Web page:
More than half the babies in London last year were born to mothers who were from outside the UK. Data from the Office for National Statistics shows that 58% of new Londoners had mothers who were born outside the UK. That’s more than double the national rate as across the country non-UK mums account for 27% of births.
In 3 boroughs, Newham, Westminster and Brent, three quarters of the births were to mothers from outside the UK. Since 2004 Newham has had the highest rate in the country for births by women born overseas. Last year it was 76.4%.
The boroughs with the lowest rates of births to mothers born overseas are Havering, Bromley and Bexley. With 28% non UK-born mothers Havering comes closest to the national average.
National data shows that Poland, Pakistan and India are the most common countries of birth for mothers who are not UK-born. The Polish-born population of the UK has increased 10-fold in the past 10 years.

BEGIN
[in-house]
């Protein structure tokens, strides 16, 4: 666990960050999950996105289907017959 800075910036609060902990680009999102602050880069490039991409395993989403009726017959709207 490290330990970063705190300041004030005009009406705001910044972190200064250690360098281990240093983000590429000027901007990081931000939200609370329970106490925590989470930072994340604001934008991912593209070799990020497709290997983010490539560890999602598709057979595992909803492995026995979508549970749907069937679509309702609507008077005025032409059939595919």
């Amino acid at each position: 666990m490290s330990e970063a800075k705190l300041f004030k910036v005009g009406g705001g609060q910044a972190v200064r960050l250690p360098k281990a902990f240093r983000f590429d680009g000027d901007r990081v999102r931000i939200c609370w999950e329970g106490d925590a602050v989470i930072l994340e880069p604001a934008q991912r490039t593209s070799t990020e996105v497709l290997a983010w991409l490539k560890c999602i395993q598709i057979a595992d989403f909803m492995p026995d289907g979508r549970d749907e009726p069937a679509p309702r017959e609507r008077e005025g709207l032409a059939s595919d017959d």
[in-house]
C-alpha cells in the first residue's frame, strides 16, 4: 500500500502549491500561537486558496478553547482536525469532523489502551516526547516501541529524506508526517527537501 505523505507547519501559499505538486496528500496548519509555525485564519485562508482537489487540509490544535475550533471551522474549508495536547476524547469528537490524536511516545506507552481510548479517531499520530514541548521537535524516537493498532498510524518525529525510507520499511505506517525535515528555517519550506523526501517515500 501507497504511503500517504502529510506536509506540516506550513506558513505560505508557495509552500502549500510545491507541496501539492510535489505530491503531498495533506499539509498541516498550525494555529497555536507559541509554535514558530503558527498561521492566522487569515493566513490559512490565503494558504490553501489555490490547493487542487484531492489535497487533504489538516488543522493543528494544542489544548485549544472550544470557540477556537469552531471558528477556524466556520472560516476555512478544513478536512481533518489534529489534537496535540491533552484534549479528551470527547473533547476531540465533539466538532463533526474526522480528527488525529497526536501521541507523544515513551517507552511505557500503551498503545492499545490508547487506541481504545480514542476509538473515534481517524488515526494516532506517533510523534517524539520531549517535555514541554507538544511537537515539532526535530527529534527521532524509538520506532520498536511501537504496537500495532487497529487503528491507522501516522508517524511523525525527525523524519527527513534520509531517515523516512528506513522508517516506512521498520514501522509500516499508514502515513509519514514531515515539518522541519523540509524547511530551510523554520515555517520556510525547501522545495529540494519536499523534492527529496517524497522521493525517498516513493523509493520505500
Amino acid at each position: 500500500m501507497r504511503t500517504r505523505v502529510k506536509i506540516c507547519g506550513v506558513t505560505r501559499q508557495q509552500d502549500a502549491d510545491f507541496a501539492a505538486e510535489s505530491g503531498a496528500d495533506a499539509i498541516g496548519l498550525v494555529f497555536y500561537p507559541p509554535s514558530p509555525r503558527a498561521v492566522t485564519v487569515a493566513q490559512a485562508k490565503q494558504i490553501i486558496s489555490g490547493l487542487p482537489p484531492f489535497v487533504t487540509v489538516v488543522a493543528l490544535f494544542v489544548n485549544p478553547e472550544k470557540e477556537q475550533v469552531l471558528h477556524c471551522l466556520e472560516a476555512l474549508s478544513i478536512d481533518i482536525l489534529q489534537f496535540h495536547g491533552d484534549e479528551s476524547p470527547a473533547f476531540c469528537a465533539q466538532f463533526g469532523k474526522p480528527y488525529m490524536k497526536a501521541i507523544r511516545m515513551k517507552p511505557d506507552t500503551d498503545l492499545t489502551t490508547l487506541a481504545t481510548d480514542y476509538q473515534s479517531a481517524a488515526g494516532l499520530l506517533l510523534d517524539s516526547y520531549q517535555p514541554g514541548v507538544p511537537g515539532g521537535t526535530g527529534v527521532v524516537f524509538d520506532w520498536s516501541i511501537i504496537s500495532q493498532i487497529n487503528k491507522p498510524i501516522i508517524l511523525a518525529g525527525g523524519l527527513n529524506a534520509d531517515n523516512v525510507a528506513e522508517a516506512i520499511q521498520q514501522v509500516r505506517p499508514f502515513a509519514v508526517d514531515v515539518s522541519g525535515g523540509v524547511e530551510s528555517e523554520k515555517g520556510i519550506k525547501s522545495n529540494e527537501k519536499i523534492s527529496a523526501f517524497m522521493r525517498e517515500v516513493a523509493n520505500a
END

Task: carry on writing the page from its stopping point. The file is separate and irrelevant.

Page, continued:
Of the 127,000 babies born in London in 2014, 25,000 had mothers born in Asia or the Middle East, 20,000 had mothers born in the EU, the majority in newer EU members, which includes Poland, and nearly 17,000 had mothers from Africa.
Across London the most common region of birth for mothers from outside the UK varies from borough to borough. In 6 of the 14 inner London boroughs, including Haringey and Islington, it is the EU. In 10 of the 19 outer London boroughs, including Hillingdon, Harrow, Redbridge and Sutton, it is Asia and the Middle East. For 8 boroughs, including Lewisham, Southwark and Barking and Dagenham, it is Africa.